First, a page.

Caveat emptor – “buyer beware” – is always a vital cultural trait for asset managers, even if you’re just researching hedging instruments. The danger is not giving it the necessary attention: if it’s a candidate for a spot in your portfolio, be it a long-term investment or a hedge, it must be subject to the same rigorous research effort. This LEX piece on ETF regulation reminds us that even standardized, liquid, exchange-traded instruments can be as opaque as the “darkest” of OTC instruments. In this particular case, some ETFs are built low-risk assets as collateral for the principal with a layer of derivative contracts/ instruments to replicate the index or security basket the ETF is supposed to track. The problem is transparency – sometimes it isn’t clear at all what exactly is being used. And it’s amazing how little the salespeople really know about what they’re offering, so the burden is on you.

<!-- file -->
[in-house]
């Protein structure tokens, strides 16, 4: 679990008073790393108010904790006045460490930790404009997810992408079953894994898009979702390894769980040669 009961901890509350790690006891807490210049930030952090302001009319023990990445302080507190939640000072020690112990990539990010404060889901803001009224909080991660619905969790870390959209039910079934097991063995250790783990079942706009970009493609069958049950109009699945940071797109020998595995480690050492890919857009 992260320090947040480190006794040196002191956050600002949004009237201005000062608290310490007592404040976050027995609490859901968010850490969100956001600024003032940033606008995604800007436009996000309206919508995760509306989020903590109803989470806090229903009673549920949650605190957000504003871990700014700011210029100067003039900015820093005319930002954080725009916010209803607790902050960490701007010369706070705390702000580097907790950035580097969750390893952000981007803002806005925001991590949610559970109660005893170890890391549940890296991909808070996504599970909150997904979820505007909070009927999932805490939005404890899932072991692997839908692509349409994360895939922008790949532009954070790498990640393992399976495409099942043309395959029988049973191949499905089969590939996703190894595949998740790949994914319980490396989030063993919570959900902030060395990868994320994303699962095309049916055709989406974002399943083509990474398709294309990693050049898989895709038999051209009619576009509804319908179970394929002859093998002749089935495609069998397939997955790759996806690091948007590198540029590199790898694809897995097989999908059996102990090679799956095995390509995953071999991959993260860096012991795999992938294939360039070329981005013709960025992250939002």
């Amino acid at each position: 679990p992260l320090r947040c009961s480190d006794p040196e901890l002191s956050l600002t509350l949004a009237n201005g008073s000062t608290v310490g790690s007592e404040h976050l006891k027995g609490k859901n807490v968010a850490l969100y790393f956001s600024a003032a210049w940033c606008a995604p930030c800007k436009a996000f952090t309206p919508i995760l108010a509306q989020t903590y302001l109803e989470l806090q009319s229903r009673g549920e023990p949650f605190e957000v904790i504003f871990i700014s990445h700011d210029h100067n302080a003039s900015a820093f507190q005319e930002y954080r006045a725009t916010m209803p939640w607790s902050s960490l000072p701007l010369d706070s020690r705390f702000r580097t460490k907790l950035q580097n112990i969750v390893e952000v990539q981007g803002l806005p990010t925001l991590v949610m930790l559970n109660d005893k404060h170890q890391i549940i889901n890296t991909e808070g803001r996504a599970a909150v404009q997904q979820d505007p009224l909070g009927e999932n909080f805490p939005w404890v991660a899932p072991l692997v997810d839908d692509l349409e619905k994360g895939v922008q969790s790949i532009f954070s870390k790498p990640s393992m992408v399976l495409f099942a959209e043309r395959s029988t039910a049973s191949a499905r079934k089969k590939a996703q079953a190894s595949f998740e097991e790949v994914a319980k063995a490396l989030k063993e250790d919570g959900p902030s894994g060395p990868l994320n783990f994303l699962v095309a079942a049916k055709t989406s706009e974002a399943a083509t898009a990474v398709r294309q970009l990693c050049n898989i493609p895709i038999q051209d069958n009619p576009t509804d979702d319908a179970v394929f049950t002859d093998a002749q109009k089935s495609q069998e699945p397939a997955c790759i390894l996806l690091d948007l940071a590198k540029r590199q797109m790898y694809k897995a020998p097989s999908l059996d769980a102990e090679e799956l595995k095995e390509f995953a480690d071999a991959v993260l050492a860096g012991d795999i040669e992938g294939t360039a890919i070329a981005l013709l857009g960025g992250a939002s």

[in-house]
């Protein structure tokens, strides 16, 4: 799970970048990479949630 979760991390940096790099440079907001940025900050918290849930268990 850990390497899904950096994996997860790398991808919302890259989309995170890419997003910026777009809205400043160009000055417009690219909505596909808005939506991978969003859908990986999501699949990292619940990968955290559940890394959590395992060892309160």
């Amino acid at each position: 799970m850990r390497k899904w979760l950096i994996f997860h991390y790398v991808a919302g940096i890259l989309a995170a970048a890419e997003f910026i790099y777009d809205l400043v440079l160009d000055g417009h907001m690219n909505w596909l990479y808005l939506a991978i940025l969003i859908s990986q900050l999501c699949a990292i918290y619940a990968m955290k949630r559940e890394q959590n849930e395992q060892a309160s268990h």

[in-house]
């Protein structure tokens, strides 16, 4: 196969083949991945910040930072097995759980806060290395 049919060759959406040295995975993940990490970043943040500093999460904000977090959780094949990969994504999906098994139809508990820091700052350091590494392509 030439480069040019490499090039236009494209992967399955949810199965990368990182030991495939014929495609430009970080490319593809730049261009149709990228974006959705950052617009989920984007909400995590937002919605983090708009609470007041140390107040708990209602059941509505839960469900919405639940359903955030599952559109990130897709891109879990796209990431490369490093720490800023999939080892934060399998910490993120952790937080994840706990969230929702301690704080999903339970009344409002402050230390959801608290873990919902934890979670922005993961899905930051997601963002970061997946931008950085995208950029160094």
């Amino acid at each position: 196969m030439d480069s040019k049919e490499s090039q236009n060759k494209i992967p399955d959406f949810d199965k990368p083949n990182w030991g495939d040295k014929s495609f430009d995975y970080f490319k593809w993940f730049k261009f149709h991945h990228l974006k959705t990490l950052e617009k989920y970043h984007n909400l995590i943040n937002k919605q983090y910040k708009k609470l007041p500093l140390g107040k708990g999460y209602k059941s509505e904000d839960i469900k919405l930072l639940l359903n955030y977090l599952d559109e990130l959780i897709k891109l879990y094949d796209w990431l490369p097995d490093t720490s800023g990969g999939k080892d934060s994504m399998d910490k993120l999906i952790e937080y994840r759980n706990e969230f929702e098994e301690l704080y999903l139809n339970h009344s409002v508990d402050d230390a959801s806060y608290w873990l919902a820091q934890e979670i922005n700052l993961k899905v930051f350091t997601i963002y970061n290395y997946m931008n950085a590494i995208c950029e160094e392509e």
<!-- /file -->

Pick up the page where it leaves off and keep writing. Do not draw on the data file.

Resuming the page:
Here’s a link to Part Two of their LEX series on ETFs. This one argues that the growth of ETFs can maybe increase price distortion (since most ETFs are just “blindly” following indexes that mix “good and bad” assets) and, in the long run, favor stock pickers. Makes sense, but seems a bit of a stretch.